One could argue that poets never stop being poets. That’s one of the reasons why the LTABFLA College Slam is so important. On April 6, Barry University, Broward College, Florida Memorial University, Florida International University and the University of Central Florida all went to bout for the title of LTABFLA College Slam Champions as the slam moved from the individual competition it had been in the past to a face-off of college teams.
Participants, many of whom were bluapple Poetry alum, provided an amazing night of poetry within the Rick Case Arena at the Don Taft University Center in Nova Southeastern University. Ultimately, Barry University, perhaps better known by their team name the Florida Freedom Writers, became the third annual LTABFLA winners of the College Slam.
Ultimate Software Indy Finals
From prelims, to semis and everything in between, bluapple supplies a wide variety of styles and talent for the Indy competition as more than 350 individual poems are performed. On April 7, LTABFLA returned to the Rick Case Arena to watch the top twelve scoring individual poets compete during the Ultimate Software Indy Finals.
With three different pieces presented from each poet, the judges had the difficult job of scoring each performance and ultimately deciding the first, second and third place winners. After a full night of story telling, Ni’Ja “Sweetness” Maxwell of Miami Northwestern Senior High School came out as the Indy Finals champion, with Rachelle Newkirk of Miramar High School and Alexis Grant of Piper High School claiming second and third place respectively.
And while three poets claimed their prizes, all twelve of the amazing young artists wowed the crowed the entire evening. No audience member was more impressed than bluapple namesake, Omari Hardwick, who stepped off the set of his hit TV series Power to support the poets.
StevenDouglas Team Finals
The last night of Louder Than A Bomb Florida Presented by Nova Southeastern University and UPS went out with a bang. On April 8, the Epstein Center for the Arts at NSU became a hub for raw emotions, story telling and connections between individuals of all ages, which was amplified as LTABFLA media partner, NBC-6, livestreamed the event on its website.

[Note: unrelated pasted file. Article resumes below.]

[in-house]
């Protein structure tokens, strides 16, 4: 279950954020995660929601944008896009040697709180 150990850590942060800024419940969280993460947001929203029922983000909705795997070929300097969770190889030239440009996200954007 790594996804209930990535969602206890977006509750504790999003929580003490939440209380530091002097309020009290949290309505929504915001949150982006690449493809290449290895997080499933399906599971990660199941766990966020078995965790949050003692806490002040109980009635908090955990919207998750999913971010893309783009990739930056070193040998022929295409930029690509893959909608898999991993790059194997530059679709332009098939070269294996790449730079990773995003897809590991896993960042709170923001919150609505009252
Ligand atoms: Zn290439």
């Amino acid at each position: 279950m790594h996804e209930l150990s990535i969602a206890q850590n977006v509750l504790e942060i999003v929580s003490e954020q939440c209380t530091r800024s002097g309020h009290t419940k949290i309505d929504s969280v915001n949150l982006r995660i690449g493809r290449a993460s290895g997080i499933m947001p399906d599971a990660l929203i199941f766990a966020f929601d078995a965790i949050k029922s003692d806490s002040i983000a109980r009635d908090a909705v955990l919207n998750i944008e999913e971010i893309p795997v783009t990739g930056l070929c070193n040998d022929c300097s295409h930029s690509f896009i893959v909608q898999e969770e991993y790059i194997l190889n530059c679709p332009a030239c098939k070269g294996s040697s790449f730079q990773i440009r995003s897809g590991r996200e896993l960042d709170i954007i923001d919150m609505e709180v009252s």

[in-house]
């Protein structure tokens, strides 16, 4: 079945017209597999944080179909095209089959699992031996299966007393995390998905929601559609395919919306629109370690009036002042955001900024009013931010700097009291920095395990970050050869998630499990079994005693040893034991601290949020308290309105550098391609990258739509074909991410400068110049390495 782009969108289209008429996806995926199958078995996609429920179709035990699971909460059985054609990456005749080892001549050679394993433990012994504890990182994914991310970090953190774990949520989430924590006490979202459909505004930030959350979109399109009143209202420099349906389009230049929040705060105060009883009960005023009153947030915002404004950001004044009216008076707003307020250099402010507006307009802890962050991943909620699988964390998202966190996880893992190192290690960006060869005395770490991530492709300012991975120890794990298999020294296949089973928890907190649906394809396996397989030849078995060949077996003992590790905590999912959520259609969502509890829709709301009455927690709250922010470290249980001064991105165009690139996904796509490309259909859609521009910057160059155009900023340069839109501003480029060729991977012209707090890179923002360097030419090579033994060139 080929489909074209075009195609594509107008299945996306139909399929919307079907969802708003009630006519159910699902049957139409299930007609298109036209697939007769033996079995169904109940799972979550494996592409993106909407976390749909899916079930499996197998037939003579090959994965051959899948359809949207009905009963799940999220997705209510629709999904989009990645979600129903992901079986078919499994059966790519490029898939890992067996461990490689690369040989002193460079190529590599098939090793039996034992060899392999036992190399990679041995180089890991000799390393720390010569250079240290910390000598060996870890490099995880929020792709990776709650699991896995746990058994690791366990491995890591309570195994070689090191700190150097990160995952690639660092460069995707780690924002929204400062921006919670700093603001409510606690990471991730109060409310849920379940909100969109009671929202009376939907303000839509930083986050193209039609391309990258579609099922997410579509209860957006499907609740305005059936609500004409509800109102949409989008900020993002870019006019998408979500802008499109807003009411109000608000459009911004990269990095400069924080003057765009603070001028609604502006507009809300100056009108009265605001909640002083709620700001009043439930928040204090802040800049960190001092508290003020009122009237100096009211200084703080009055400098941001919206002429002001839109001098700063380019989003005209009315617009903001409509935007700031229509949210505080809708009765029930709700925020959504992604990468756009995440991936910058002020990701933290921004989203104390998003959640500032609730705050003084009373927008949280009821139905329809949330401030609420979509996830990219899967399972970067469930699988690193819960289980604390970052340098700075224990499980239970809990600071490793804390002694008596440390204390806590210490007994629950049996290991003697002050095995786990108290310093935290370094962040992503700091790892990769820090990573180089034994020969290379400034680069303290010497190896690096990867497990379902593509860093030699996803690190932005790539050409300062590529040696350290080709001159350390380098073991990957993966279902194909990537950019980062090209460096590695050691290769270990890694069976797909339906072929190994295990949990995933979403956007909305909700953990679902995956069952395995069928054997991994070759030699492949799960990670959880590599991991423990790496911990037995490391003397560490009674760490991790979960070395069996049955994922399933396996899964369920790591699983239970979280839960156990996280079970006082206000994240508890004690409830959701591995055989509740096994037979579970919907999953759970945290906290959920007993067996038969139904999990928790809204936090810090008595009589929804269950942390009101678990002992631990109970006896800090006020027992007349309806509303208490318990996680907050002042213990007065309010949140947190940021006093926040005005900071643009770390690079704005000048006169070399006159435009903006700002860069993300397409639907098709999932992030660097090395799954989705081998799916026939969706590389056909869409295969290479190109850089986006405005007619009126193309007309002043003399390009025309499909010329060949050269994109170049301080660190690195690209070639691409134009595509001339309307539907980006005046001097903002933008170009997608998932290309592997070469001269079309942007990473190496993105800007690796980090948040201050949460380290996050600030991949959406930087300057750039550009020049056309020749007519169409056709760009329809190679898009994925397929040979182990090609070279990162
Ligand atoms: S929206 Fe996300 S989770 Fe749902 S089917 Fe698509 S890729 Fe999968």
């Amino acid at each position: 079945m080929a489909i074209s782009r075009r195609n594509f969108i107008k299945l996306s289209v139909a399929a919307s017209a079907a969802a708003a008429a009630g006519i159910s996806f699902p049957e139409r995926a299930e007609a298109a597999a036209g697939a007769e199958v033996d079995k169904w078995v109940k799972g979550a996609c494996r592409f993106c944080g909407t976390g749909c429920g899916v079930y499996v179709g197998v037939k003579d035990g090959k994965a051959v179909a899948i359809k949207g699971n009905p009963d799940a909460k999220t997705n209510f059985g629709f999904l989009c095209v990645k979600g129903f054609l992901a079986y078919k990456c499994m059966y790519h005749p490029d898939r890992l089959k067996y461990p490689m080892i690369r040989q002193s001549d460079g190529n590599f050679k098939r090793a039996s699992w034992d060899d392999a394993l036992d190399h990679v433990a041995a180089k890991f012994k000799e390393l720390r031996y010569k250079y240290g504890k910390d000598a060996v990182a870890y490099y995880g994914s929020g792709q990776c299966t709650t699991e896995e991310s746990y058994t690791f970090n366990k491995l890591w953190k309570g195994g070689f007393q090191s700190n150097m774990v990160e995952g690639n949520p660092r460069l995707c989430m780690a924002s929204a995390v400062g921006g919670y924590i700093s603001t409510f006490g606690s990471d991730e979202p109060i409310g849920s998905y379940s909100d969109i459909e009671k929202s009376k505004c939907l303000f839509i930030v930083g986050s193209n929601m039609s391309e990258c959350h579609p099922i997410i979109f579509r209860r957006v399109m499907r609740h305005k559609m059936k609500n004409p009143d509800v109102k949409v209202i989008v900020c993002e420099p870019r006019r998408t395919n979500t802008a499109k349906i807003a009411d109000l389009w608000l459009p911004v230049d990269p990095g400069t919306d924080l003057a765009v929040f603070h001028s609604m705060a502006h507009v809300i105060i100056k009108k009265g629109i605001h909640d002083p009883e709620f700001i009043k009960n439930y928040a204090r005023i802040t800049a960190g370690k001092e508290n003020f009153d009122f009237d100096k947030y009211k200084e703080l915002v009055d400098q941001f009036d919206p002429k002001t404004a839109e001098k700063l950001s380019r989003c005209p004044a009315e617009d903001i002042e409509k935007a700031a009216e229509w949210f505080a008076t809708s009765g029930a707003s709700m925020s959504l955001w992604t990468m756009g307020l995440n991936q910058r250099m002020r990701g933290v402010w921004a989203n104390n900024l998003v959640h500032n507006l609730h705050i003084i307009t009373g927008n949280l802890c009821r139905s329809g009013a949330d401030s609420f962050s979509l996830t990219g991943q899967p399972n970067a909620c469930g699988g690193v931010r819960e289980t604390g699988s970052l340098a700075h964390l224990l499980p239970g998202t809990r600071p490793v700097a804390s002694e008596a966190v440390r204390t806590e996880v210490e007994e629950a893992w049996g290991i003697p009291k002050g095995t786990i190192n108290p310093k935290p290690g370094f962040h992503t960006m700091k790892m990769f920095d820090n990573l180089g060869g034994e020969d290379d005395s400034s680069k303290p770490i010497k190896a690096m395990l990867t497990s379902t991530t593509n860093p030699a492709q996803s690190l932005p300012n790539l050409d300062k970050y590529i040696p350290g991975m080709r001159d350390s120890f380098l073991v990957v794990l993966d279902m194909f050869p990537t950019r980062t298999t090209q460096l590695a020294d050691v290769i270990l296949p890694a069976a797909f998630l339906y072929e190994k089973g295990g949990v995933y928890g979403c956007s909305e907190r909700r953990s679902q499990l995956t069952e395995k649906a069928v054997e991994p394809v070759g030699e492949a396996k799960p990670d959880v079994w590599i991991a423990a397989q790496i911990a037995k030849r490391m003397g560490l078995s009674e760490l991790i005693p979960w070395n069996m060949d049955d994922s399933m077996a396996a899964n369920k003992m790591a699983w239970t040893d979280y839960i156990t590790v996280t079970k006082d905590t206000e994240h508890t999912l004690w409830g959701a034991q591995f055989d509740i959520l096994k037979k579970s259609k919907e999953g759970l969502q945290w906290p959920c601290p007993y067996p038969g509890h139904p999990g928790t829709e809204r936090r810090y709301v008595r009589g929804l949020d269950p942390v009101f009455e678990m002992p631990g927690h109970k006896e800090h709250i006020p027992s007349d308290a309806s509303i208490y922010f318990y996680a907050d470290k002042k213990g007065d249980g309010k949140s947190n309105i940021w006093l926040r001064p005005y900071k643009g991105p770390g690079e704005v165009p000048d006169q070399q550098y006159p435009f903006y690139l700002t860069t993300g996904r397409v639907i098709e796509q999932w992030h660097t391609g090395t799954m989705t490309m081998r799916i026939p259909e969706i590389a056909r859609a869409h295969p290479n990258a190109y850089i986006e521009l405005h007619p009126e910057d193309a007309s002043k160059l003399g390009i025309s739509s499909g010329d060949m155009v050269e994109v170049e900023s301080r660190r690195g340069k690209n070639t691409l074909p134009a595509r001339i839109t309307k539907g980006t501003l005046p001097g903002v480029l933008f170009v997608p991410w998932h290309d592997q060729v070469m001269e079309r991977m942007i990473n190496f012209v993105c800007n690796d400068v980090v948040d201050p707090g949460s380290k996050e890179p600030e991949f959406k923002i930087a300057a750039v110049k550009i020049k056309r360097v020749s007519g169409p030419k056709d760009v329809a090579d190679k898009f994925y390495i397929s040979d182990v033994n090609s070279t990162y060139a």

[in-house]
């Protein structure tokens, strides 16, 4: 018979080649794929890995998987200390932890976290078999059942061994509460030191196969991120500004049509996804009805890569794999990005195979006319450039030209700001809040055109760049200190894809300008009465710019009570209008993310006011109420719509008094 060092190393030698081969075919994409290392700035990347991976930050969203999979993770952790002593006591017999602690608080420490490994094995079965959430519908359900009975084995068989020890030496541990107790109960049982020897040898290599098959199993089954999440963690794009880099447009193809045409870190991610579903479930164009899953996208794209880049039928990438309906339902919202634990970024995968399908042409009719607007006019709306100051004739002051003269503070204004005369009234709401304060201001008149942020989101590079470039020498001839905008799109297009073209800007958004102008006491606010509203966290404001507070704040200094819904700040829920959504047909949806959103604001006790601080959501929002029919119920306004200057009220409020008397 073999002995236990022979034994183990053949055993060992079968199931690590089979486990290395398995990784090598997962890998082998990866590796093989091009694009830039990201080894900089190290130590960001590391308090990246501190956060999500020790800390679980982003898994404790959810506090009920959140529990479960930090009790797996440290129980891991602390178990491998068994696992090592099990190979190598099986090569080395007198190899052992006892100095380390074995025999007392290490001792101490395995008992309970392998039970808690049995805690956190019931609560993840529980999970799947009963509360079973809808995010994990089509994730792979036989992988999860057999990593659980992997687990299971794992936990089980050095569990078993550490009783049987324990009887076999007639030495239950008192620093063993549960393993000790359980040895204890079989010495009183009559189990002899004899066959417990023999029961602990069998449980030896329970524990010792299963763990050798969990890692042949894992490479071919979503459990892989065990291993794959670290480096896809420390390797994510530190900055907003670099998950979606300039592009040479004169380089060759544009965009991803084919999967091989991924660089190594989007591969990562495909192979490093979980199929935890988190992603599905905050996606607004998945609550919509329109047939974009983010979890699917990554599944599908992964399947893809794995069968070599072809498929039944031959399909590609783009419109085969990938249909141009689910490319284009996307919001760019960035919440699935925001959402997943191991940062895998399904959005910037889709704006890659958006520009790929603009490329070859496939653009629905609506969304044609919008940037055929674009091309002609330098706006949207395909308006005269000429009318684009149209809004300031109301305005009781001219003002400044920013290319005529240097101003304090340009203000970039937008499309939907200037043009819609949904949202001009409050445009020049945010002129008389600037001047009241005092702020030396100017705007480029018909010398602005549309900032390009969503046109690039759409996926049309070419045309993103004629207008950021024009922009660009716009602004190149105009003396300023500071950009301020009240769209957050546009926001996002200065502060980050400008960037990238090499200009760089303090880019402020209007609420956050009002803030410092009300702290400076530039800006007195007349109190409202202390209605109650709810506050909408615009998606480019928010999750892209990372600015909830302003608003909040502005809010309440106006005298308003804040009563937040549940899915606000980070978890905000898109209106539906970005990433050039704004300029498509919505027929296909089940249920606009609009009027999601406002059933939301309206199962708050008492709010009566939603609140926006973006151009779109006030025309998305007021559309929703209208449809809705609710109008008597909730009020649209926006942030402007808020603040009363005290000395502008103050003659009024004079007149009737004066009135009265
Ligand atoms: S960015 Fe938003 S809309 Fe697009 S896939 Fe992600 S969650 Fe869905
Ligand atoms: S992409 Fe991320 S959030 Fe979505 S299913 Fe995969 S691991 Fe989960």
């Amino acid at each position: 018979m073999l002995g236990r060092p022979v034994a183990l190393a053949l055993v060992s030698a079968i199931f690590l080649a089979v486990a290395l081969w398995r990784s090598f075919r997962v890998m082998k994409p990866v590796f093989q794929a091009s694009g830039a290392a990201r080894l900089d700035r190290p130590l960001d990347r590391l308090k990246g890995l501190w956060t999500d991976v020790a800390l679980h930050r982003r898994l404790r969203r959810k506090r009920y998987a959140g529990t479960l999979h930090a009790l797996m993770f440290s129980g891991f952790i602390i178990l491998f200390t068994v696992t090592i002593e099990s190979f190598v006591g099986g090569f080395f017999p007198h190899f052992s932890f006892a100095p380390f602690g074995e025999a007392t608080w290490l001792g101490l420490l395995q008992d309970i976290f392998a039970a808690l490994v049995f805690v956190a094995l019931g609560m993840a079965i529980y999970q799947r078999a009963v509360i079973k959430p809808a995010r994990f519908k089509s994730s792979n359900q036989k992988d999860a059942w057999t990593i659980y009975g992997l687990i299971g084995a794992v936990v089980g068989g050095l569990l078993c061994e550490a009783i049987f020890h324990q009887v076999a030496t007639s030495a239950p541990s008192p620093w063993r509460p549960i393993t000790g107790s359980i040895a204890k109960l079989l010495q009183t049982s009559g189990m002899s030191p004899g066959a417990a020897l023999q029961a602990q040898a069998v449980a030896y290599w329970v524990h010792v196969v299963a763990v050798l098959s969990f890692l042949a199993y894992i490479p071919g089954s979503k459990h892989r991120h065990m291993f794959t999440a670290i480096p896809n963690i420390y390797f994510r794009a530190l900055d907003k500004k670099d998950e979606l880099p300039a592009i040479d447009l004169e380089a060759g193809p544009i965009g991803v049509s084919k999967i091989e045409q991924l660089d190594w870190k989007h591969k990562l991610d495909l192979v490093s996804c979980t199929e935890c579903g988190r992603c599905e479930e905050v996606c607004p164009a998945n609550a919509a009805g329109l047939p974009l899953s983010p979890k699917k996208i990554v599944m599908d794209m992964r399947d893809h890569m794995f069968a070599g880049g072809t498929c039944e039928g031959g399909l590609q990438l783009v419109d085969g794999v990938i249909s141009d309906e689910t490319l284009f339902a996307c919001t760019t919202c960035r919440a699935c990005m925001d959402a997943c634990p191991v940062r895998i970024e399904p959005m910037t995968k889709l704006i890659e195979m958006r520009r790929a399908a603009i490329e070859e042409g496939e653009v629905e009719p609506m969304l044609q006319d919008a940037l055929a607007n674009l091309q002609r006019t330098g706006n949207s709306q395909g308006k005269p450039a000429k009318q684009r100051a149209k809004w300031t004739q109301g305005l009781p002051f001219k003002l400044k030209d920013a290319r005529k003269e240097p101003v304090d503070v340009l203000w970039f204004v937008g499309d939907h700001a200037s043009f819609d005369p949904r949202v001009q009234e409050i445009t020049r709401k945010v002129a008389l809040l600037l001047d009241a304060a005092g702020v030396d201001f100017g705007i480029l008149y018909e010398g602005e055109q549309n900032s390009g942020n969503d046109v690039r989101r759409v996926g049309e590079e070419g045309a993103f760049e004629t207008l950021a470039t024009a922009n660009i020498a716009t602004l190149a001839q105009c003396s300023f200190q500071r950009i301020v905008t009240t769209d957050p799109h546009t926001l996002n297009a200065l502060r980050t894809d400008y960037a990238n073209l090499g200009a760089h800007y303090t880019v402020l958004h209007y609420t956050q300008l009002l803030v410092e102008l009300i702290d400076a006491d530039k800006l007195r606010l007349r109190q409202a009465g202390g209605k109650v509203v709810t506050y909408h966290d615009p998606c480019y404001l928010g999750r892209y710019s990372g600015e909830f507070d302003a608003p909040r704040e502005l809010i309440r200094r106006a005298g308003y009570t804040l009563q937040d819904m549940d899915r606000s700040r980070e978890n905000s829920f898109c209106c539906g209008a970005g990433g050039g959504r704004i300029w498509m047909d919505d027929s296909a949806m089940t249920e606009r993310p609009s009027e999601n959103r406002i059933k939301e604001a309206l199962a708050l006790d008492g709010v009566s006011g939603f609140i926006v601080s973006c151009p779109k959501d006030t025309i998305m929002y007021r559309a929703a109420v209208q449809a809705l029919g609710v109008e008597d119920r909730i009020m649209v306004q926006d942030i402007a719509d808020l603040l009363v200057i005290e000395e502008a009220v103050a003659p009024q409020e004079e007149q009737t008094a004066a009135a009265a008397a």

The night was destined to be special after encouraging words from Jason Taylor and Omari Hardwick, and a masterful original poem read by Darius Daughtry, Director of bluapple Poetry Programs. Throughout the evening, the crowd of more than 400 guests was also treated to performances by local musical artist Alexander Star and internationally renowned poet, Sierra Demulder, who also served as one of five celebrity judges for the evening. The judges panel also included Miami Dolphins defensive back, Michael Thomas, Hits 97.3 radio personality, Kimmy Bell, School Board of Broward County Director of Equity and Attainment, David Watkins, and NSU Career Advisor and former Jason Taylor Foundation Director of Operations, Jackie Pires.
The buzz was certainly in the air, but the true stars of the evening, as expected, were the poets. After 13 days of preliminary bouts and semi-finals, four teams were left standing: Boca Raton Community High School, Flanagan High School, Miami Norland Senior High School and Mirarmar High School. Round after round, the students brought intense and moving performances to the stage, bravely representing their teams, their schools and their communities. Nothing was held back.
In another stunningly close bout, Miami Norland, or the Viking Freedom Writers as they like to be known, came out victorious as the third annual Louder Than a Bomb Florida Champions, earning the opportunity to travel to Chicago this July to participate in the Young Chicago Authors’ spectacular “Write to the City” summer camp for poets and writers. The placing of the other finalists was Boca, Miramar and Flanagan.
When all is said and done, Louder Than a Bomb Florida is about so much more than a competition.
“The importance of LTAB lies in the poetry, but also vastly beyond the poetry. It’s in the ability and the necessary time these students have to share their stories, to express those things that are often the ugly part of humanity and society,” said Darius Daughtry. “We so desperately need youth and the entire community, to speak out about things that are affecting us on an individual and collective level. So that is why LTAB Florida is not only important but is necessary.”
As the mics are packed away and ideas for next year’s competition begin to bloom, we know that the voices of these students, no matter where they place, are sewn together with the truth of their own lives. During a time that seems to thrive on uncertainty, there is a strong need for individuals and communities to understand one another and come together. For centuries, societies have done that through the art of telling stories, which we have the privilege of watching with every Louder than a Bomb Florida, we hope to help these young, powerful poets keep telling those stories.
Teach your children poetry; it opens the mind, lends grace to wisdom and makes the heroic virtues hereditary”- Walter Scott